Still Reading Book II of The Pelopponesian War

At this point in the narrative (Book II of a total of VIII, self will probably speed up the pace the closer she gets to the end), Athens is still the Master of the Universe, and all the other city-states are just upstarts. But something happens in the fifth year of the war that shakes Athens’ complacency, and it has to do with an ally, Corcyra.

Someone named Peithias, a volunteer proxenus of Athens, had convened a meeting of the city council of Corcyra when a band of citizens, “armed with daggers,” suddenly burst “into the council chamber” and “killed Peithias and sixty others.”


There was an Athenian galley sitting in the harbor, luckily, because the survivors of the massacre were able to take refuge there.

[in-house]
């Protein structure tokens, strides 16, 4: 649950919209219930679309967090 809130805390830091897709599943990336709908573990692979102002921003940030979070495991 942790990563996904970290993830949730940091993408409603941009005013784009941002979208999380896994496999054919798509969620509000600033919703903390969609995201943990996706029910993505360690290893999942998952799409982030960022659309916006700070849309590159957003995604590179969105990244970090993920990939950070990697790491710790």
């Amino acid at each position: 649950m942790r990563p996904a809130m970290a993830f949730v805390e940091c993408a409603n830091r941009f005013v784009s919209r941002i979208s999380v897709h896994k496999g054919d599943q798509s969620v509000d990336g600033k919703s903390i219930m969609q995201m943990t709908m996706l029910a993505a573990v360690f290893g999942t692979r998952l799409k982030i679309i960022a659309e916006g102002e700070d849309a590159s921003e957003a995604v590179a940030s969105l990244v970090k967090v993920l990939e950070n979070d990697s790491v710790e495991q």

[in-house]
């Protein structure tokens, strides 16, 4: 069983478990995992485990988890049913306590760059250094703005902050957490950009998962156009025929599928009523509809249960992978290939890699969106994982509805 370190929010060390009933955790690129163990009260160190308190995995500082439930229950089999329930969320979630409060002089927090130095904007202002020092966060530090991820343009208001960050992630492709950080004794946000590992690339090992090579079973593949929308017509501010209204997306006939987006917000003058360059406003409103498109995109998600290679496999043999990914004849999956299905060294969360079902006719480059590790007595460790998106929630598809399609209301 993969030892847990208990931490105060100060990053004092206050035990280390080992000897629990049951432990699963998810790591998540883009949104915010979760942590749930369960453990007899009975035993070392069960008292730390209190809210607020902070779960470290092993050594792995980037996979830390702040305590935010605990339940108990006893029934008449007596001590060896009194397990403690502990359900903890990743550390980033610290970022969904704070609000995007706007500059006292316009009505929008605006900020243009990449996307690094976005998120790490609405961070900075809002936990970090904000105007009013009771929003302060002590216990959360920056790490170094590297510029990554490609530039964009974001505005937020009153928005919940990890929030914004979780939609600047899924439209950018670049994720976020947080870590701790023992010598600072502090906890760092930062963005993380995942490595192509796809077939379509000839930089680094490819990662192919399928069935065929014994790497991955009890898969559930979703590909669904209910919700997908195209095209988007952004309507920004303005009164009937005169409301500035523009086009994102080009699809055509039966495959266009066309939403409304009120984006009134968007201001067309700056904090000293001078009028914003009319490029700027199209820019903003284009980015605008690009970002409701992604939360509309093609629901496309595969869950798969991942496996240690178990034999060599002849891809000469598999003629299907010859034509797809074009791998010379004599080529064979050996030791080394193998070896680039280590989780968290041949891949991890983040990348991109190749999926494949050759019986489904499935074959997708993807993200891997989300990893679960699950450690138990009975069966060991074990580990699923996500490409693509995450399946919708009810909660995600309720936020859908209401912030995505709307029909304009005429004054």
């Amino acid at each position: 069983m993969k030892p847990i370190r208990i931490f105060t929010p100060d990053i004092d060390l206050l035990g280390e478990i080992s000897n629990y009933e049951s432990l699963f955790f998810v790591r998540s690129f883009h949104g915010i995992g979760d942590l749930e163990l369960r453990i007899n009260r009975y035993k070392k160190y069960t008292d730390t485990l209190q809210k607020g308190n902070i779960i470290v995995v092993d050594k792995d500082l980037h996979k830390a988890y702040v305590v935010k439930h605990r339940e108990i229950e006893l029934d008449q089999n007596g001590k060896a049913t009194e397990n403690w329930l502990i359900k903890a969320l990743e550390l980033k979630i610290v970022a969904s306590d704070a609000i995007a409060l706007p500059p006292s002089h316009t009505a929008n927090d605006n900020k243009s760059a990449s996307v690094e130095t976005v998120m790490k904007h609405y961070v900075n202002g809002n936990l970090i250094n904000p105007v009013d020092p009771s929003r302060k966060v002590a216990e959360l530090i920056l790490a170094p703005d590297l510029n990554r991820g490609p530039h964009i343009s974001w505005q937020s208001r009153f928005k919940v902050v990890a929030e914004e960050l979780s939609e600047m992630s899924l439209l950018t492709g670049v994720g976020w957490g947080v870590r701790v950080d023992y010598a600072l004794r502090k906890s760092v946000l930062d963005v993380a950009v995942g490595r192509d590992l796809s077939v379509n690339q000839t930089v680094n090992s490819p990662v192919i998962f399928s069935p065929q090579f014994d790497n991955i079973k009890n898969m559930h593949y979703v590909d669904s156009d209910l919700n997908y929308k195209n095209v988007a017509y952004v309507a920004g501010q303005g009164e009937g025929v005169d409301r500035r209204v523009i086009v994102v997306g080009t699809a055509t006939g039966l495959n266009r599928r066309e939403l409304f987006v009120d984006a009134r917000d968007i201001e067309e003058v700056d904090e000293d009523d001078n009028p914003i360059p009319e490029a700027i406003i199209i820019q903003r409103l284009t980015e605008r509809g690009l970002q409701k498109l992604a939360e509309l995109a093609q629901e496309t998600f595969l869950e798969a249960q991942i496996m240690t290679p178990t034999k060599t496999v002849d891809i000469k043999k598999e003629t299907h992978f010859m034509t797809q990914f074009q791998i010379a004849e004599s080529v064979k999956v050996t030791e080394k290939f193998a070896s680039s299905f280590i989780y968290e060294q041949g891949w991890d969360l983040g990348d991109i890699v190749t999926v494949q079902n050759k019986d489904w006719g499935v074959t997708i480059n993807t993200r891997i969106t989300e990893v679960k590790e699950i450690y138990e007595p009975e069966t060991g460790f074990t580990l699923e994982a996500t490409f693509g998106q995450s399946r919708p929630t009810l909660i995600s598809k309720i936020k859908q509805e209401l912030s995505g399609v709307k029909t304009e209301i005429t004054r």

Fearing the wrath of Athens, the conspirators “sent envoys to Athens to justify what had been done” but “upon the arrival of the Embassy the Athenians arrested the envoys.”

Self would like to point out that the conspirators were not just some troublesome riff-raff opportunists, but were the richest citizens of Corcyra. They saw an advantage to themselves, and implemented their plan, which placed them in direct opposition to “the commons” or common people.

“The next day the Athenian general, Nicostratus, son of Diitrephes, came up from Naupactus with twelve ships and five hundred Messenian heavy infantry.” So Athens was not going to take this rebellion lightly. Besides, murder is murder. And sixty people is no trifling number. And the sixty were murdered in council chambers yet!

This is such a fascinating book.

Stay tuned.

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